Knew I was in good hands. We had not been in Baptist East before, so all the paper work had to be filled out. I was a bit flustered, so I informed them that I’d do my best, but they’d left my secretary outside. Sherry was then instructed to bring Jimmie in and she stayed with me until I was taken to triage. Here I was left in the wheelchair and the only other furnishings in the room were an examining table and two doctor’s stools, which were never used. I was hooked to several IVs, oxygen, blood was  drawn several time, had X-rays, an EKG and a C-scan. The entire staff during my 24-plus hours there were great. In triage I had Dr. Ward and nurse Daniel. Later, when Daniel checked my chart, and stated, “You’re from Water Valley.” Then he says, “I was born in Water Valley, no actually it was Oxford.”

He told me that his family lived on the Eureka Road, just after you turn  off Pope/WV Road, but he grew up in Madison. He was with me for about 12 hours, off and on. The staff was spread so very thin. They were all over-worked, but remained so professional, taking care of every need, and never losing patience.

Shortly after I was admitted I was ready to go home. Nausea had stopped, I felt fine – was hungry  and wanted water.

After triage, I was put in a  room on  an ancient gurney  – my bed for the rest of my stay. When I went in I was scheduled for a hospital bed as soon as one was available. Jimmie and Bill stayed in the parking lot until told that they didn’t know when that was going to happen. About 2:30 a.m. I was taken to another room. My attendant says, “Same bed, different room. We’re going across the hall.”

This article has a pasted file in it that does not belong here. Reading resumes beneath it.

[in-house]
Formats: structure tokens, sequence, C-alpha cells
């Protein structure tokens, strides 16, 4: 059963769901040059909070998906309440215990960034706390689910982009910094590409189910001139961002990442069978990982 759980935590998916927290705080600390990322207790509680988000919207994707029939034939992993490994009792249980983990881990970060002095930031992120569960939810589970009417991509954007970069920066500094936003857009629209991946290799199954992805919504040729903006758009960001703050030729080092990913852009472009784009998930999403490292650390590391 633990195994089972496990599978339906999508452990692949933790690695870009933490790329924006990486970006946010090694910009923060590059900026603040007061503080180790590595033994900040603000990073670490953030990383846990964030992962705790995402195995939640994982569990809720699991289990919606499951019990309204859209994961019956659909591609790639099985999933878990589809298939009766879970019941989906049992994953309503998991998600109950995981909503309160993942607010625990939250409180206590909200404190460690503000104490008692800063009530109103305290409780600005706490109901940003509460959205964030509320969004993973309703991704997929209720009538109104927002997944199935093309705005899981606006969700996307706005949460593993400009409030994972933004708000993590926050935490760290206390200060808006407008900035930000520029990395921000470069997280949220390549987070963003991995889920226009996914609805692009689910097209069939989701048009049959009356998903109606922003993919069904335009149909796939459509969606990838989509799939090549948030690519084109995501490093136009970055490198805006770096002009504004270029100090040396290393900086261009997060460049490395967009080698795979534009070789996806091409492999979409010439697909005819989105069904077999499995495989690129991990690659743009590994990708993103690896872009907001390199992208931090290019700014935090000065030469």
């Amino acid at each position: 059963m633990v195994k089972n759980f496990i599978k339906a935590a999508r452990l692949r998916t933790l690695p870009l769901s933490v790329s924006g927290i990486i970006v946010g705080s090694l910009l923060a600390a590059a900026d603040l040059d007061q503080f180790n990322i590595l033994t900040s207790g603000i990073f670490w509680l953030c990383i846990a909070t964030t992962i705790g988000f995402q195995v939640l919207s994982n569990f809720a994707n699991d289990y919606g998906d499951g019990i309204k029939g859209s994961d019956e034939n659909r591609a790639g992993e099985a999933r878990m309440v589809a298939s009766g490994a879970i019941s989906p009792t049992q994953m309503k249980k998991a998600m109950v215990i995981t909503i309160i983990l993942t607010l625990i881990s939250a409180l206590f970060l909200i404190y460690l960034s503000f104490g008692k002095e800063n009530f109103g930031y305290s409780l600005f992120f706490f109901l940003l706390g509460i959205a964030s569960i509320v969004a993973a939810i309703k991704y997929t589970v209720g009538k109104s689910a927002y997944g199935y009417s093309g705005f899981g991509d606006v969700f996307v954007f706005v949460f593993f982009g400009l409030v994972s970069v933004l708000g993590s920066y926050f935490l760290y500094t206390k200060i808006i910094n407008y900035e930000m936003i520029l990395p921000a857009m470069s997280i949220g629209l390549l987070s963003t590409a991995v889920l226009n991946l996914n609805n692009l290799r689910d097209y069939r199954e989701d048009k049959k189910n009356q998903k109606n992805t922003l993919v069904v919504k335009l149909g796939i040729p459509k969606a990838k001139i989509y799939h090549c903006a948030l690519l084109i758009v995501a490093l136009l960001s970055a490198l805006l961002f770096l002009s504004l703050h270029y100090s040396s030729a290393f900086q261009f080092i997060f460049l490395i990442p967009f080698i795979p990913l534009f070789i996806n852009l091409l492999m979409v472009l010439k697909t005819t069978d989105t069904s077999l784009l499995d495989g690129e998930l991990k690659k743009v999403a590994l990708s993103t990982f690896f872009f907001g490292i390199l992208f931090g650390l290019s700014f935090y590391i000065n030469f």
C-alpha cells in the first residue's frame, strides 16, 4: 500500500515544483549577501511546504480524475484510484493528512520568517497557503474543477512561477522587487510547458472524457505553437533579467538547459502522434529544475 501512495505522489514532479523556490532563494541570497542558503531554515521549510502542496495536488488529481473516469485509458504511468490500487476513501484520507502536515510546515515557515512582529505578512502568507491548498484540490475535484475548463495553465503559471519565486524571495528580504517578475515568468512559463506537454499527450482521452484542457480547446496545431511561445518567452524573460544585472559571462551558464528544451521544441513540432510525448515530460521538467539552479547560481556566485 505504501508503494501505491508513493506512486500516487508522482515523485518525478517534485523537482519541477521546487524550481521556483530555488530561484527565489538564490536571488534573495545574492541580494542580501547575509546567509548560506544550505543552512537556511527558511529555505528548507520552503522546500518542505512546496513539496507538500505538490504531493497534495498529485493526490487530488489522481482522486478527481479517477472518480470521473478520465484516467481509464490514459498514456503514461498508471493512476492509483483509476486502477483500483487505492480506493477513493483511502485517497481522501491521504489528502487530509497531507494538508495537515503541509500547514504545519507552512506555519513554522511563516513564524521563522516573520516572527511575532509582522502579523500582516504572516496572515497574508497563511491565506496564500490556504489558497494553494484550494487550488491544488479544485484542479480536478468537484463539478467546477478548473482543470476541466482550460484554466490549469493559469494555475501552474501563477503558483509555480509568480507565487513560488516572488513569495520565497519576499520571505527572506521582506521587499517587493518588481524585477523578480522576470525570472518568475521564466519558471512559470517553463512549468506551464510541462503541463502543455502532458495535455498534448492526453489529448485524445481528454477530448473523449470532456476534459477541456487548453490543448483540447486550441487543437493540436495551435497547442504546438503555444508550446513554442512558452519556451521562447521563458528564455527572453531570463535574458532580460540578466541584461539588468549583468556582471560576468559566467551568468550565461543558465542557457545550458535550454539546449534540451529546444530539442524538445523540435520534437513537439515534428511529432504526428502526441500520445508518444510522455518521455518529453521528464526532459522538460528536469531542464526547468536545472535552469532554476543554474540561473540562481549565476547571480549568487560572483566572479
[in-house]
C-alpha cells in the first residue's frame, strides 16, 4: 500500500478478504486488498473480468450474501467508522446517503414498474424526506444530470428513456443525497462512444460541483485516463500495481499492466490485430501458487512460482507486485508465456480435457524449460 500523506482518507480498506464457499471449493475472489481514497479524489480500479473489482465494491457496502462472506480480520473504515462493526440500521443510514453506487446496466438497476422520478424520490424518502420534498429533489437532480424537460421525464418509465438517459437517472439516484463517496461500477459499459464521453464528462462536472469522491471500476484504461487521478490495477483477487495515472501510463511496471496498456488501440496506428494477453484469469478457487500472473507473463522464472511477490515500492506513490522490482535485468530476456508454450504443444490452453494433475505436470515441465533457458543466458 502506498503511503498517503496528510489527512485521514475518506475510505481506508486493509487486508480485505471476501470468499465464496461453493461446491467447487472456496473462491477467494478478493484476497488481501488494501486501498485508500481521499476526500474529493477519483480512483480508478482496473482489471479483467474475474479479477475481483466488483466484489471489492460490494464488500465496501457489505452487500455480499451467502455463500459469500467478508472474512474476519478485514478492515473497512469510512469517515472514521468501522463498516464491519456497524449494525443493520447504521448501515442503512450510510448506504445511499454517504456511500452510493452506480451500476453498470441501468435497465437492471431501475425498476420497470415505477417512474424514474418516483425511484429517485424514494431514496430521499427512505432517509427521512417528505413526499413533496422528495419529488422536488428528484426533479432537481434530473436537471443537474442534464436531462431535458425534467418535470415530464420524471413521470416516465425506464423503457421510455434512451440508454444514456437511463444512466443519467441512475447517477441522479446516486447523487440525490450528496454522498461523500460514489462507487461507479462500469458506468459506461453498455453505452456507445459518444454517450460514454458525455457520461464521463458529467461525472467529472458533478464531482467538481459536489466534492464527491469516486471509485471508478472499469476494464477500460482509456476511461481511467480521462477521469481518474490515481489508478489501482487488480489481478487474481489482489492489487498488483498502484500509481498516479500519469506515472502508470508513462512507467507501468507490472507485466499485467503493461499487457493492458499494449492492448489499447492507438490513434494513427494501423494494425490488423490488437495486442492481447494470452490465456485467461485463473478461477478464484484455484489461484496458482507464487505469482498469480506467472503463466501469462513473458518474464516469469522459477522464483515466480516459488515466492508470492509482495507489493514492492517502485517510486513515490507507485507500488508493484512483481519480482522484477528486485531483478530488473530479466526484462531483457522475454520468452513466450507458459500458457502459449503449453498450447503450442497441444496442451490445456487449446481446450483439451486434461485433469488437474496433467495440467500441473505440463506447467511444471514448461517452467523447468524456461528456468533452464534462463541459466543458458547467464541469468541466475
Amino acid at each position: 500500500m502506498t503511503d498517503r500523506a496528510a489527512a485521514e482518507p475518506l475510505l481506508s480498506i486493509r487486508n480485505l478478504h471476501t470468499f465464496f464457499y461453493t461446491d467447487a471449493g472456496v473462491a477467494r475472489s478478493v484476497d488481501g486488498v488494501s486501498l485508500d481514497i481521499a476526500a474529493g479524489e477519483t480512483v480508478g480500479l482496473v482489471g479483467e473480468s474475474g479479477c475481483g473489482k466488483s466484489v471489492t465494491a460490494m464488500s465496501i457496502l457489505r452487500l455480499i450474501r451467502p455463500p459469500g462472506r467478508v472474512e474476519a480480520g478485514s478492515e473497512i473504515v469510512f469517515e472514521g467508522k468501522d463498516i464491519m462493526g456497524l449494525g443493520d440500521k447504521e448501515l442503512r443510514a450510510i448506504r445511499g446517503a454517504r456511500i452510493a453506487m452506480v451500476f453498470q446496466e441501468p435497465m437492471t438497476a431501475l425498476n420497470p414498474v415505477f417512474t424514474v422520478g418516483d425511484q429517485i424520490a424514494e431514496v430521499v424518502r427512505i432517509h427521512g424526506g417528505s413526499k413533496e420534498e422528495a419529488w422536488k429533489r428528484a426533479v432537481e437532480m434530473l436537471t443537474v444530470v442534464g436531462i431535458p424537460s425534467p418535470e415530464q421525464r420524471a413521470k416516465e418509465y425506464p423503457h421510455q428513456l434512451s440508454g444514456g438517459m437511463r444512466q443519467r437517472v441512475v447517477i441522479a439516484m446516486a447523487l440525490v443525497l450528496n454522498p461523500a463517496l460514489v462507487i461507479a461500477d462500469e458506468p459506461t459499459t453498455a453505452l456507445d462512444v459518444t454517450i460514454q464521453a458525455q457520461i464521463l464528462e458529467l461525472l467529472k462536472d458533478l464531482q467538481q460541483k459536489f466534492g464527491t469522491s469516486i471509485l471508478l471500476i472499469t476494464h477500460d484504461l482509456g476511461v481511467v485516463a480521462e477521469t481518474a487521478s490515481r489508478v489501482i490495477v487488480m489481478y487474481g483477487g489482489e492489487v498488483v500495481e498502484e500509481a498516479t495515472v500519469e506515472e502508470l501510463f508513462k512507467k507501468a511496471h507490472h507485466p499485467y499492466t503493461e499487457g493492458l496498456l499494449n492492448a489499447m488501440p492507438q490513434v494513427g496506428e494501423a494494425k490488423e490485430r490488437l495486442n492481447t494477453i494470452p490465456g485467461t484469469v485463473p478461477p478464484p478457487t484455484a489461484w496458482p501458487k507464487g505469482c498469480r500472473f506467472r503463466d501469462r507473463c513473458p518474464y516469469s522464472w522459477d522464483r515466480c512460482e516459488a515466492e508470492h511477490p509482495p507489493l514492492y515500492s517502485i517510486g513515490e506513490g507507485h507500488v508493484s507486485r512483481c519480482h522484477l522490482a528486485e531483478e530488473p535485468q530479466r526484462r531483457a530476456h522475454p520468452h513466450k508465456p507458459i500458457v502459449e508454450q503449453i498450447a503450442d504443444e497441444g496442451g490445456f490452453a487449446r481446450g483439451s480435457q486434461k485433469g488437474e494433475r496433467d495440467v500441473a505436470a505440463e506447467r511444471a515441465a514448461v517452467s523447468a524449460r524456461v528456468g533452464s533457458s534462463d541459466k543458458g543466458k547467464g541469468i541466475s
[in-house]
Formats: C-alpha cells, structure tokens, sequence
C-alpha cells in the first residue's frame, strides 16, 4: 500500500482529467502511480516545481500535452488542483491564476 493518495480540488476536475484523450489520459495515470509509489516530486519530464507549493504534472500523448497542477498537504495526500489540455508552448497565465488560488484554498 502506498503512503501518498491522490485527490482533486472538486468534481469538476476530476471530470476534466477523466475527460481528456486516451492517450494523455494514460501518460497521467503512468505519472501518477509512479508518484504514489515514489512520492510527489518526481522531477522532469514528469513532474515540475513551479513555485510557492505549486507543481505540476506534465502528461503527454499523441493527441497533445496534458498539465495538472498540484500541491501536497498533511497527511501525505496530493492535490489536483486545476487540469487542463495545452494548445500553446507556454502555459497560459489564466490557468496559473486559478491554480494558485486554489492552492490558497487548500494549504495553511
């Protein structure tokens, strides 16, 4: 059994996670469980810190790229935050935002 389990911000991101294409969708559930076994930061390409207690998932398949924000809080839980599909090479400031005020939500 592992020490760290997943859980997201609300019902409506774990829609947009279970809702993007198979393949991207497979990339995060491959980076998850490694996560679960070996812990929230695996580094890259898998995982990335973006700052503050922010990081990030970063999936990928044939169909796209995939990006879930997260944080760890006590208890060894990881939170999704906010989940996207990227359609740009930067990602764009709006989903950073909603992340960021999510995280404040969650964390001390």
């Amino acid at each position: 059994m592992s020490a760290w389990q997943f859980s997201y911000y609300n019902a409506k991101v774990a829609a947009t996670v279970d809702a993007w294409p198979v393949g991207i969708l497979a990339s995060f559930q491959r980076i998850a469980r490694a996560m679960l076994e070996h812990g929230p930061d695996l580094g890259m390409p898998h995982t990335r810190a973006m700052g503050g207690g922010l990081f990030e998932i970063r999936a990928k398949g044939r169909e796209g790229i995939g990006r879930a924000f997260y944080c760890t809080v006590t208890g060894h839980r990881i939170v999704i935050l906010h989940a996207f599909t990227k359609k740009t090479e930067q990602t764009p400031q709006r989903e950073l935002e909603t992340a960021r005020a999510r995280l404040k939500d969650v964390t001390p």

Well, after what seemed like at least half  mile, we entered the new room. It was better, as it had a TV and a clock.  Passed the time watching four episodes of “Reba.”

About 9 a.m. my surgeon, Dr. Engle, and his nurse practitioner came by and he assured me I was doing fine. Then I got him on board for food and to get me dismissed, as I knew I did not need a hospital room, and  I was sure someone else did. He helped with the food, but not being an ER doctor he could not release me. Food was delivered, with the advice that it was not Ritz quality as they were not accustomed to serving. My table was the top of a trash can and the pancakes were cold but they were delicious. I had not had food in a couple of days.

The rest of the day was spent with IVs, a couple of trips to the restroom and watching whatever was on the channel my TV was programed to. About middle of the afternoon I again began trying to get them to send me home. Finally my last nurse of the stay found  a doctor to sign me out.

Jimmie had left her information at the desk and I still thought Bill and Jimmie were in the parking lot. They were in Pope and for about an hour and a half my wonderful nurse stayed with me when she could, leaving only when other patents needed her. When they arrived, she rolled me out and helped Jimmie get me in the van. Was so glad to see my family, but also was so glad to have had such a caring person for my last hours in the ER, as well as all the other staff who had cared for me.

Since my Labor Day stay in ER, I’ve had some ups and downs, but seem to be stabilizing as of Sunday. Saw Dr. Yates, chemo doctor, on Friday, and he’s pretty sure that my follow up will be a maintenance program of a drug, given in pill form once a day, for three years, along with periodic blood tests and scans as necessary. Have a post-op checkup on Wednesday with Dr. Engle and we’ll see where we go from there.

Miss all of you and still appreciate all your prayers, cards, letters, calls, and visits. Hope to see you soon.